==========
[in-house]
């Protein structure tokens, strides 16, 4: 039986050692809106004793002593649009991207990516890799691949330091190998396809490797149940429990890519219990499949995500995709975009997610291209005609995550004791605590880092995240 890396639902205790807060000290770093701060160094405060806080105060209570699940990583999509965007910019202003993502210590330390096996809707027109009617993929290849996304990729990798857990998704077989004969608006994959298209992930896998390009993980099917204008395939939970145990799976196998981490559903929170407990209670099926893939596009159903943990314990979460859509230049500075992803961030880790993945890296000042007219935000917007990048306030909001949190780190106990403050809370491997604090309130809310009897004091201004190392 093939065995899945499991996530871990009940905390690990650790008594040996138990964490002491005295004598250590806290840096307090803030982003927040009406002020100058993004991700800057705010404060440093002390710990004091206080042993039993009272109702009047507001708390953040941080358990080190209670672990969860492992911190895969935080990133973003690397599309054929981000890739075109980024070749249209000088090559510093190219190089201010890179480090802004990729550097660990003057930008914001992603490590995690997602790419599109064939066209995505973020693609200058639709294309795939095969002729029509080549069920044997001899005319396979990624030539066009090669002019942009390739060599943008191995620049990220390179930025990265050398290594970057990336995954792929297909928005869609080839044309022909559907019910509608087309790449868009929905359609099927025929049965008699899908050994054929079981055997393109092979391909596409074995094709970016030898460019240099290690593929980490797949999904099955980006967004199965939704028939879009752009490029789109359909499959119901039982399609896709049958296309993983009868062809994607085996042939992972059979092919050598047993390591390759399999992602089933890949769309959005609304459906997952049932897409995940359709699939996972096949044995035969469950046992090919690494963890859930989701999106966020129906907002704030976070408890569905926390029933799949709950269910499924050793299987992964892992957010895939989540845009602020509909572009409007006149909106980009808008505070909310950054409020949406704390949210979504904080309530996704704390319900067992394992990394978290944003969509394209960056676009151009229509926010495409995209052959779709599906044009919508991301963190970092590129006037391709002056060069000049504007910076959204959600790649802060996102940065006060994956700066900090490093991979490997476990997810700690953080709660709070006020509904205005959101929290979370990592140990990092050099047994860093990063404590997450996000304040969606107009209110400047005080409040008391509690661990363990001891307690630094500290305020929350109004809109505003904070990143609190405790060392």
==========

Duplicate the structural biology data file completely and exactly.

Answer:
[in-house]
């Protein structure tokens, strides 16, 4: 039986050692809106004793002593649009991207990516890799691949330091190998396809490797149940429990890519219990499949995500995709975009997610291209005609995550004791605590880092995240 890396639902205790807060000290770093701060160094405060806080105060209570699940990583999509965007910019202003993502210590330390096996809707027109009617993929290849996304990729990798857990998704077989004969608006994959298209992930896998390009993980099917204008395939939970145990799976196998981490559903929170407990209670099926893939596009159903943990314990979460859509230049500075992803961030880790993945890296000042007219935000917007990048306030909001949190780190106990403050809370491997604090309130809310009897004091201004190392 093939065995899945499991996530871990009940905390690990650790008594040996138990964490002491005295004598250590806290840096307090803030982003927040009406002020100058993004991700800057705010404060440093002390710990004091206080042993039993009272109702009047507001708390953040941080358990080190209670672990969860492992911190895969935080990133973003690397599309054929981000890739075109980024070749249209000088090559510093190219190089201010890179480090802004990729550097660990003057930008914001992603490590995690997602790419599109064939066209995505973020693609200058639709294309795939095969002729029509080549069920044997001899005319396979990624030539066009090669002019942009390739060599943008191995620049990220390179930025990265050398290594970057990336995954792929297909928005869609080839044309022909559907019910509608087309790449868009929905359609099927025929049965008699899908050994054929079981055997393109092979391909596409074995094709970016030898460019240099290690593929980490797949999904099955980006967004199965939704028939879009752009490029789109359909499959119901039982399609896709049958296309993983009868062809994607085996042939992972059979092919050598047993390591390759399999992602089933890949769309959005609304459906997952049932897409995940359709699939996972096949044995035969469950046992090919690494963890859930989701999106966020129906907002704030976070408890569905926390029933799949709950269910499924050793299987992964892992957010895939989540845009602020509909572009409007006149909106980009808008505070909310950054409020949406704390949210979504904080309530996704704390319900067992394992990394978290944003969509394209960056676009151009229509926010495409995209052959779709599906044009919508991301963190970092590129006037391709002056060069000049504007910076959204959600790649802060996102940065006060994956700066900090490093991979490997476990997810700690953080709660709070006020509904205005959101929290979370990592140990990092050099047994860093990063404590997450996000304040969606107009209110400047005080409040008391509690661990363990001891307690630094500290305020929350109004809109505003904070990143609190405790060392």